In Left’s attack on Koch Industries, facts sometimes don’t matter


Sometimes in politics hatred runs so deep that facts simply don’t matter.

We saw an example of this Wednesday in Overland Park, Kansas as a group of two “theatrical protesters” sought to inform attendees at an Americans for Prosperity rally about what they thought was the true nature of that organization.

Their argument, presented in a handout paid for by the Kansas Democratic Party and given to attendees, went like this:

First: “My friends at Americans for Prosperity can be a little shy — which is why they’ve outsourced the job of letting you know who they really are to me.”

This charge of outsourcing — made by two women theatrically dressed in sorcerer’s outfits: “out sourcerers,” get it? — is a common criticism of big business. Democrats often campaign on a pledge of eliminating tax breaks for American companies that outsource jobs overseas. Whether these jobs are created at the expense of American jobs is a matter of contention.

Then, the handout notes a fact that I think just about everyone knows by now and has never been hidden: “Americans for Prosperity was founded by billionaire CEO David Koch. [New York Times, 7/10/08]”

(Not to quibble too much here, but the New York Times article referenced describes David Koch’s position as “executive vice president and a board member of Koch Industries,” not CEO.)

Then comes the heart of the charge: that Koch Industries outsources American jobs to China: “One of Koch Industries’ key subsidiaries actually won an award for Outsourcing Excellence” after they shipped American jobs to China. [Freeborders Press Release, 6/1/06;]”

Earl Glynn of Kansas Watchdog looked into this matter and found out that the outsourcing took place before Koch Industries owned INVISTA, the company that did the outsourcing — and a small job it was at that. Below I quote at length from the article AFP Bus Stop in Overland Park Greeted by “Out-Sourcerers”. There’s video of the theatrical protestors in the Kansas Watchdiogarticle:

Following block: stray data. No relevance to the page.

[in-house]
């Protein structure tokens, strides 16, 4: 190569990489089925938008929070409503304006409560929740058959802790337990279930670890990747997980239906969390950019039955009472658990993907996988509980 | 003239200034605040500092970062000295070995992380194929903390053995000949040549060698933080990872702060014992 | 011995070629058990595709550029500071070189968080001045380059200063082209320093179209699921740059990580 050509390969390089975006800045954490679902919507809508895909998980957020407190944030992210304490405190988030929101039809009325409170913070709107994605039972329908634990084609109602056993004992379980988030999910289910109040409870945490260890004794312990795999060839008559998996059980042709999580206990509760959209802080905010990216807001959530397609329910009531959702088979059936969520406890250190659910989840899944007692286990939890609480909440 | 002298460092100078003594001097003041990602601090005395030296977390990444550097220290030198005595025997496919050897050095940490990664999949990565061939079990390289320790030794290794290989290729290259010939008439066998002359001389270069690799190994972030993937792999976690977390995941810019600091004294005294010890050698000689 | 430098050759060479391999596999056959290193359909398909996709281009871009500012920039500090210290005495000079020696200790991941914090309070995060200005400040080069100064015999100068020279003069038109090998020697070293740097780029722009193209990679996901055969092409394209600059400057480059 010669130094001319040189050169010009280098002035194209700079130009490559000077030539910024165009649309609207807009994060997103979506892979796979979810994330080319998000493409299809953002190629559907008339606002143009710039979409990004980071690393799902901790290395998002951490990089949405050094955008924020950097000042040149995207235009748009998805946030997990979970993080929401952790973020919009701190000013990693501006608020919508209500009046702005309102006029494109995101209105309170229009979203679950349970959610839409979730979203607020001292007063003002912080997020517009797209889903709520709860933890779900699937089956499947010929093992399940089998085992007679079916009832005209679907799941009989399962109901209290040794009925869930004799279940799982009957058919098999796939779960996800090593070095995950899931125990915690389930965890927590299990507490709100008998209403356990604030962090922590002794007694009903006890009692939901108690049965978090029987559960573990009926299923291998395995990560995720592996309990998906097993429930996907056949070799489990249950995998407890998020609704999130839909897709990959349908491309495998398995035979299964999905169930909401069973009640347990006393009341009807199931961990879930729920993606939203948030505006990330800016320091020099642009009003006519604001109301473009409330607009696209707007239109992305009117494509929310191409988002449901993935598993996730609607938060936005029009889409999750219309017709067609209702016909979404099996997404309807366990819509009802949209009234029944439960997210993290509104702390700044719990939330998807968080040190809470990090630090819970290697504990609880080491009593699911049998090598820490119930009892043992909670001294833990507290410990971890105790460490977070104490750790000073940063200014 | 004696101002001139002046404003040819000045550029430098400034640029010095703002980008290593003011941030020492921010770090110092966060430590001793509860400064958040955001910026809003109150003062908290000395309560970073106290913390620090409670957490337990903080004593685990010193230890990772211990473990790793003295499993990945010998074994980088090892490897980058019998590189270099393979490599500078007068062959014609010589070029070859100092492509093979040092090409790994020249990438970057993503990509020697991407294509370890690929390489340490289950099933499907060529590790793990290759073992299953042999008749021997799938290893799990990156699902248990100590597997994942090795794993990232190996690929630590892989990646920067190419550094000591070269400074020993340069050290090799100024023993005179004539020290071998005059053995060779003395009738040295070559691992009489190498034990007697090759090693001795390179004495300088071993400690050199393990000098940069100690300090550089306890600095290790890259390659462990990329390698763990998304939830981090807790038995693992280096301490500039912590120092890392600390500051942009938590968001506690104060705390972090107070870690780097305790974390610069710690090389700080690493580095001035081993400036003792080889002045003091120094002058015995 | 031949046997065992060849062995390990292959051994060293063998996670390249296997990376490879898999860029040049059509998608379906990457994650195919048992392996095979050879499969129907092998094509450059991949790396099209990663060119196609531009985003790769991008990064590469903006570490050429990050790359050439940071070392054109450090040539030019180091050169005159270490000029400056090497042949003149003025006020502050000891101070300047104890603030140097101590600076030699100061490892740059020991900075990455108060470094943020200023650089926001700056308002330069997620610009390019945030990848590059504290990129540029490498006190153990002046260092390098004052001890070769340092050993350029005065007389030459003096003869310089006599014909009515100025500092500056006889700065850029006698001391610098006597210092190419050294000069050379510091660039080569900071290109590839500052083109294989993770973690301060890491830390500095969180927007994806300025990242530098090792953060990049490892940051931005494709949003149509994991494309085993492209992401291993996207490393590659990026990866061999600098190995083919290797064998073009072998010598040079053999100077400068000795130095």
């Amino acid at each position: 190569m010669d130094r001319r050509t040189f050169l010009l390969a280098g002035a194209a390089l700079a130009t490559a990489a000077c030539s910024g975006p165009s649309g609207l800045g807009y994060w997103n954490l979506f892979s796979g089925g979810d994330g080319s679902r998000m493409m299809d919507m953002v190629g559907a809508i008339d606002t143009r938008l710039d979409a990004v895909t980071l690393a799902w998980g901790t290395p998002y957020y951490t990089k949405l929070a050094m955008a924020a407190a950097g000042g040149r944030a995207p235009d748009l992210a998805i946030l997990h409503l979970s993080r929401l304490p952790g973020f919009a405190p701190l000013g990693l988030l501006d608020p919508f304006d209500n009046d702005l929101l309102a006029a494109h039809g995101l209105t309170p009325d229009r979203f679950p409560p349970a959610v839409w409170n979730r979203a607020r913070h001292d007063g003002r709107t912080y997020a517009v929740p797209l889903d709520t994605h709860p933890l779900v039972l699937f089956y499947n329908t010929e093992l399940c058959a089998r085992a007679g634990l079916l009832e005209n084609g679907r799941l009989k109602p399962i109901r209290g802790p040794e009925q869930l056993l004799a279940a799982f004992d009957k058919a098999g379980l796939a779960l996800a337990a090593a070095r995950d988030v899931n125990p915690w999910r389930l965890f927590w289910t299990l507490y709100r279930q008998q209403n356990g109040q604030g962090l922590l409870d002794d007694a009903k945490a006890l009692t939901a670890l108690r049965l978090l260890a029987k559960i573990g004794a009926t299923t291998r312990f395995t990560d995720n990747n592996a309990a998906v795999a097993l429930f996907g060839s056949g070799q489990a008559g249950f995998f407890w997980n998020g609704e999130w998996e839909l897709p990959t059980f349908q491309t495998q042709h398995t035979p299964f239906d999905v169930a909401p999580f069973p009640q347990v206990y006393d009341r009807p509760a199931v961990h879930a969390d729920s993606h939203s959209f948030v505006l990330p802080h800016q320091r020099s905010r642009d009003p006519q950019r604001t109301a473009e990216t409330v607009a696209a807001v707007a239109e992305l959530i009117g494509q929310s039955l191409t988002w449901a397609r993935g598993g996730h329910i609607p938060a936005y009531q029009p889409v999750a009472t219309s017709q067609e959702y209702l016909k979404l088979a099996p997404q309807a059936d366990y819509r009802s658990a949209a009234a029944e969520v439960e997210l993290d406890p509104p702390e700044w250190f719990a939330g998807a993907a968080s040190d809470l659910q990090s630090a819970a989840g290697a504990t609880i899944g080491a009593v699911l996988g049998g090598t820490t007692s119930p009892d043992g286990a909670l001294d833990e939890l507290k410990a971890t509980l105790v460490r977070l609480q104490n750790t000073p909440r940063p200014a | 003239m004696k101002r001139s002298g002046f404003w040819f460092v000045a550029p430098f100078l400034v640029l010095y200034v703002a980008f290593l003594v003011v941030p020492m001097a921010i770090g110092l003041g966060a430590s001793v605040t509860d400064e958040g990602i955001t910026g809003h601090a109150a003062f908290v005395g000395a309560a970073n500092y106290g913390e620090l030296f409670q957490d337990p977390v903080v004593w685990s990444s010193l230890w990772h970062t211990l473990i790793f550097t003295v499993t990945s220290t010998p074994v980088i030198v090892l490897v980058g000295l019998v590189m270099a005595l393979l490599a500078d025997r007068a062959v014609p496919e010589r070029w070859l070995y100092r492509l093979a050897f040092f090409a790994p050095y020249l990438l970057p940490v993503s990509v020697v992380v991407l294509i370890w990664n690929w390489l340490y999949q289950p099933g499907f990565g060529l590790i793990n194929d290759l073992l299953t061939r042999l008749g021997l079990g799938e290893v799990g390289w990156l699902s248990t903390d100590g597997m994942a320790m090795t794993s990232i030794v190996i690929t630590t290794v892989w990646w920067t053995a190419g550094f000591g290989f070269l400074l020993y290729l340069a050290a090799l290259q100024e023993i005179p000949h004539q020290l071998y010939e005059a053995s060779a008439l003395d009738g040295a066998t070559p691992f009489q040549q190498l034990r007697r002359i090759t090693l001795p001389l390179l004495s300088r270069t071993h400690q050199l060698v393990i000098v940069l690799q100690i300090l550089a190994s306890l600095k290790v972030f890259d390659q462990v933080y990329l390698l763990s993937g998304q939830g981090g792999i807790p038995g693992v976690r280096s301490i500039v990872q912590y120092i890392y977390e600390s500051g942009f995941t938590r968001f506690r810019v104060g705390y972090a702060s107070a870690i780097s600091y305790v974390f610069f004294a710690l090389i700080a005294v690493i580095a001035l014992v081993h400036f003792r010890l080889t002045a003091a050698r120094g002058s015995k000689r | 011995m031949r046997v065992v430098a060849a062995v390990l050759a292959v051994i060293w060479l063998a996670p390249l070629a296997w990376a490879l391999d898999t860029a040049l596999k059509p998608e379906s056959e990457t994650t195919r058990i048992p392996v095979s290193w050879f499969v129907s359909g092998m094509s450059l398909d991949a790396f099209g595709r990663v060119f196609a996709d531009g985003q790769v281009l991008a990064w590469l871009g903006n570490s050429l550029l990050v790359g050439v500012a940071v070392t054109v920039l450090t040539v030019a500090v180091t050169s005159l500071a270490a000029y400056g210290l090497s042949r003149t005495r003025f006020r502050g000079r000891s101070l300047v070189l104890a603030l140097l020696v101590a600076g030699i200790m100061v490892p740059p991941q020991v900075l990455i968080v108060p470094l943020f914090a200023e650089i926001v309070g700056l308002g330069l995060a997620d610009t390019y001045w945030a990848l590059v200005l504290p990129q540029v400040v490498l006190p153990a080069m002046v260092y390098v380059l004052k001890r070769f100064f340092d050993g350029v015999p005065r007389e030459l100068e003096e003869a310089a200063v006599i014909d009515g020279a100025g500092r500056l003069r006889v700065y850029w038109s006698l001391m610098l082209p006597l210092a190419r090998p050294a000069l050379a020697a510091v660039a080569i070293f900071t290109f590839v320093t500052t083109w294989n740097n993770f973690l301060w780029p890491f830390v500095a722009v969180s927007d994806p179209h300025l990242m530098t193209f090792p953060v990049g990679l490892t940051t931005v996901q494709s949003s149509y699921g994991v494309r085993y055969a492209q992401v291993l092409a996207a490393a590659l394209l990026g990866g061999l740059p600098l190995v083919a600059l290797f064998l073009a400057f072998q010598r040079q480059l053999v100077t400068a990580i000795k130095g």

The “Out Sourcerers” also complained about the out sourcing of jobs by Koch Industries in their handout:

One of Koch Industries’ key subsidiaries actually won an award for “Outsourcing Excellence”; after they shipped American jobs to China. [Freeborders Press Release, 6/1/06;]

Google cache shows this online article from June 2006 about this “Outsourcing Excellence Award.” The description of the project for this award was “an interactive online sales platform for textile mills to market fabrics directly to garment vendors, brands and retailers anywhere in the world.”

Freeborders used its strategy of onshore project management in both Europe and the US, coupled with offshore development at its Shenzhen, China facilities to complete the project three weeks ahead of schedule. The new platform was launched in the US, Europe and Asia Pacific and over 700 brand and retail companies, registered in the first five weeks. The platform ultimately connected 600 textile manufacturers in 40 countries to over 1,000 brands and retailers worldwide.

An online article Lessons Learned From This Year’s Awards from Aug. 2006 describes the “outsourcing” that was used to “meet impossible deadlines” over an 8 week period to win the award: